Opponents in the banking industry were unimpressed by such arguments. Although all of the proposals achieved a spreading of losses and many had other familiar features of insurance, such as co-insurance or provision for a large reserve fund, they still were not "insurance."(40) Francis Sisson was obstinate: "Detailed and technical differences in this bill as compared with former guaranty schemes do not differentiate it in essential principle from them."(41) For all their trouble, crafters of the legislation had failed to meet the bankers' standard for insurance, the principle of selected risks:

Insurance involves an old and tried principle. The essence of insurance is the payment by the insured of premiums in actuarial relation to the risk involved. Under the terms of the permanent plan, however, the costs or premiums are not charged according to the risk.(42)

Roosevelt made a similar connection. In his first presidential press conference, he asserted:

I can tell you as to guaranteeing bank deposits my own views, and I think those of the old Administration. The general underlying thought behind the use of the word 'guarantee' with respect to bank deposits is that you guarantee bad banks as well as good banks. The minute the Government starts to do that the Government runs into a probable loss.(43)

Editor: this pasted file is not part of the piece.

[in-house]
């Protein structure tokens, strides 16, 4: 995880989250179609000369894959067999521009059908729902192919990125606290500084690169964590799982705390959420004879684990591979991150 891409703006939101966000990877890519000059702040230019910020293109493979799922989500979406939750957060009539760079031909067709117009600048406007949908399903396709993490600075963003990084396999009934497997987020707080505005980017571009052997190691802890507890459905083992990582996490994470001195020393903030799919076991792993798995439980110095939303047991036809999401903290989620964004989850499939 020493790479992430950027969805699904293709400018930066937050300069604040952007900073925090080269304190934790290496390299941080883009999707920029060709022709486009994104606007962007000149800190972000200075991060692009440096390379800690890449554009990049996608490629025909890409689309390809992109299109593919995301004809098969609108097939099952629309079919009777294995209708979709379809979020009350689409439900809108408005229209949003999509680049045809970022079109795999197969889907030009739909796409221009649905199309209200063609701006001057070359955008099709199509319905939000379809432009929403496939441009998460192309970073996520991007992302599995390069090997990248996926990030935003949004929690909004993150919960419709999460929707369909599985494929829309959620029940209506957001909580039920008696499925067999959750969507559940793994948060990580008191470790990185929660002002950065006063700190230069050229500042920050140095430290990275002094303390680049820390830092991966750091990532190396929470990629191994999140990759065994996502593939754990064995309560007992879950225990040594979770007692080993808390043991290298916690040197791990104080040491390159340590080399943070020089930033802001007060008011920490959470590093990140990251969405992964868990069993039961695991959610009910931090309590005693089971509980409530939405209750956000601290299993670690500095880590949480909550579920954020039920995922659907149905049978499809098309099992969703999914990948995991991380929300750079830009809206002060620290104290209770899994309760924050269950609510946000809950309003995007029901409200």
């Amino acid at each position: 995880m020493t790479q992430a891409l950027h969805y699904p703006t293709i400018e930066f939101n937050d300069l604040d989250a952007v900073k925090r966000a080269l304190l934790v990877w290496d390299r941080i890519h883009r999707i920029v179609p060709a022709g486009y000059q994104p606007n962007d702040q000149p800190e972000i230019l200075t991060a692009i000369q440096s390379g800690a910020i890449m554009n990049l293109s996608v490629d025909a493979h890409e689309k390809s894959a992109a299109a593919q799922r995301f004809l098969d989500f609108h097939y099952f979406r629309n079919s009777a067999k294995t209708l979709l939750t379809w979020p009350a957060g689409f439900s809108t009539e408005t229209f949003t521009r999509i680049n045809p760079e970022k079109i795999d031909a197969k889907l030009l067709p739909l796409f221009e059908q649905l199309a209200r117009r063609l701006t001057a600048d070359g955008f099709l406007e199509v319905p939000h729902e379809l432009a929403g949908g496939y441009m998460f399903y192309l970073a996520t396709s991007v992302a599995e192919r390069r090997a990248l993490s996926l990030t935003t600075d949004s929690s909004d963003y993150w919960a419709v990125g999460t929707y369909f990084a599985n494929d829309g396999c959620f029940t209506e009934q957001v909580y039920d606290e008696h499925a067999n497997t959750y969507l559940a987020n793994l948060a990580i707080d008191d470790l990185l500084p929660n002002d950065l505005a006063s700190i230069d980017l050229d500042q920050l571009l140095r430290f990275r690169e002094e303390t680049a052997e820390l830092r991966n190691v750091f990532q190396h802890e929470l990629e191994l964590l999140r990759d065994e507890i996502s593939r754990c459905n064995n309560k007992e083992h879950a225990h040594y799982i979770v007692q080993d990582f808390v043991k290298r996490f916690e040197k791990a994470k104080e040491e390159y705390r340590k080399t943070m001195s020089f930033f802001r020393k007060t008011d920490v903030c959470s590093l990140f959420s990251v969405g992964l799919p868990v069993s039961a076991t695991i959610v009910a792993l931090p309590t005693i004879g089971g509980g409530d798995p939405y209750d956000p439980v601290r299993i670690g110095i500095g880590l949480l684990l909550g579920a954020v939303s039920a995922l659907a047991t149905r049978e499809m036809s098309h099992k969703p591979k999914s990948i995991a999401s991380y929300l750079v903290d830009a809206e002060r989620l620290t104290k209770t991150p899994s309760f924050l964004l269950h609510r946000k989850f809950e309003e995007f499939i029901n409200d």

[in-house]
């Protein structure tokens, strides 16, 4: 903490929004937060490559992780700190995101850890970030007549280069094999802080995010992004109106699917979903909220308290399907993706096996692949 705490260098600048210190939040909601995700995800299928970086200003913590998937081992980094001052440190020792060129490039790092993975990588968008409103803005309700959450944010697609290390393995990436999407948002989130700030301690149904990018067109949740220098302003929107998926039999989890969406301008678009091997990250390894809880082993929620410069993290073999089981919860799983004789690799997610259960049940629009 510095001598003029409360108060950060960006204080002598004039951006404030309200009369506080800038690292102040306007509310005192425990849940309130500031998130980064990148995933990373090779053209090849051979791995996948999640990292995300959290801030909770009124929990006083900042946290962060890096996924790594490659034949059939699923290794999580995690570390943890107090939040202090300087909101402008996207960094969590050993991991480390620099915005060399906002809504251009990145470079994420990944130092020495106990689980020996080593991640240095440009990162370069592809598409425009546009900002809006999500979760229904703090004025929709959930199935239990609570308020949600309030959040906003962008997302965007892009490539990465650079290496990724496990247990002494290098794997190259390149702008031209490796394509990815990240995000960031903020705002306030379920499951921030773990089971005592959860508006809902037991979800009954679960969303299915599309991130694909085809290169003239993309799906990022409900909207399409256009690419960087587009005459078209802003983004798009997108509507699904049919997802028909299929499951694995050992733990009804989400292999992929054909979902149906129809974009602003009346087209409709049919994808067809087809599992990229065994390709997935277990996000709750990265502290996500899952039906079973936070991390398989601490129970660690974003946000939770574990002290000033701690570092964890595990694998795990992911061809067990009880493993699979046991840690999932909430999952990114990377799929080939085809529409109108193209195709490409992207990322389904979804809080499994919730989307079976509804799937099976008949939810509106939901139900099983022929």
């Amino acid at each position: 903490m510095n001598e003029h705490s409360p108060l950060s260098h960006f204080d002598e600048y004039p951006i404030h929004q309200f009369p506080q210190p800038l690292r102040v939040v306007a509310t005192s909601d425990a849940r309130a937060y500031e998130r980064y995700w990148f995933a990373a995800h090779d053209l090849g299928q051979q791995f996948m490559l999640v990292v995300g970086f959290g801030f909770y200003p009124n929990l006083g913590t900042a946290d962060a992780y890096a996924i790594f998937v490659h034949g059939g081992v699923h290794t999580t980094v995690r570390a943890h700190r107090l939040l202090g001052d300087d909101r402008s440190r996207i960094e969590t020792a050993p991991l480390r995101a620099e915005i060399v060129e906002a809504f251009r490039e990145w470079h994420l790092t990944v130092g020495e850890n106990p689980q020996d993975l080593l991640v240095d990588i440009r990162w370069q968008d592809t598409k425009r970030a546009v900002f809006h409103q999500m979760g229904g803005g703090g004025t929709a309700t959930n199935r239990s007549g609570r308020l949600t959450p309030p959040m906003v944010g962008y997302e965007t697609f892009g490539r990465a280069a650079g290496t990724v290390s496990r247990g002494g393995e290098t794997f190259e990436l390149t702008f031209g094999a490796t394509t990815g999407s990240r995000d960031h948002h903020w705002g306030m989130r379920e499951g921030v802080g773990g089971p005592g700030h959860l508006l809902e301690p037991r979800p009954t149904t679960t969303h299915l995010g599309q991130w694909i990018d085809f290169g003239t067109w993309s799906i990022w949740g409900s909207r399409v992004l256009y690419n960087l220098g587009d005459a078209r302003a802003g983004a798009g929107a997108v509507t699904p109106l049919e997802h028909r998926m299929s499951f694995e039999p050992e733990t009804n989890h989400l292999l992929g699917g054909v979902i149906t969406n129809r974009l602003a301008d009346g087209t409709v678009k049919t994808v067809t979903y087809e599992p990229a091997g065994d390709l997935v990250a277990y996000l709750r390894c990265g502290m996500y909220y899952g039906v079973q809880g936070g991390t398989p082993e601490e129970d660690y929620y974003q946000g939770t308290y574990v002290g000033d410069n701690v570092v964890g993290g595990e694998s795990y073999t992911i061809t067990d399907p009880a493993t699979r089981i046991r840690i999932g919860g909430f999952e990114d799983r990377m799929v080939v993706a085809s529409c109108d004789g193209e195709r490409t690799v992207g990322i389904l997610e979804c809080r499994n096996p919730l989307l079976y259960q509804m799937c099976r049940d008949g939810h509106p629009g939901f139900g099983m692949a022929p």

Although he associates the "guaranty" terminology with government backing, its defining characteristic is clearly the absence of selected risks.

Despite the attention given to selected risks in the debate, no significant attempt appears to have been made to include a risk-based premium in legislation. Emerson, for one, thought such an arrangement could work.(44) The ABA, on the other hand, thought it impossible:

The apparently unsurmountable actuarial difficulty in the guaranty plan appears to be the impossibility of placing it on the basis of selected risks;

the risks involved were "wholly unpredictable," and banks were subject to "internal deterioration" when their deposits were guaranteed.(45)

History and Geography

As to the history of the guaranty plan, a wave of guaranty of state bank deposits laws swept over the seven contiguous western states of Oklahoma, Kansas, Texas, Nebraska, Mississippi, South Dakota and North Dakota and the Pacific Coast state of Washington in the period 1908-17. ... The laws establishing it were repealed or allowed to become inoperative as one after another of the plans became financially insolvent and was recognized as serving to make banking matters worse.(46)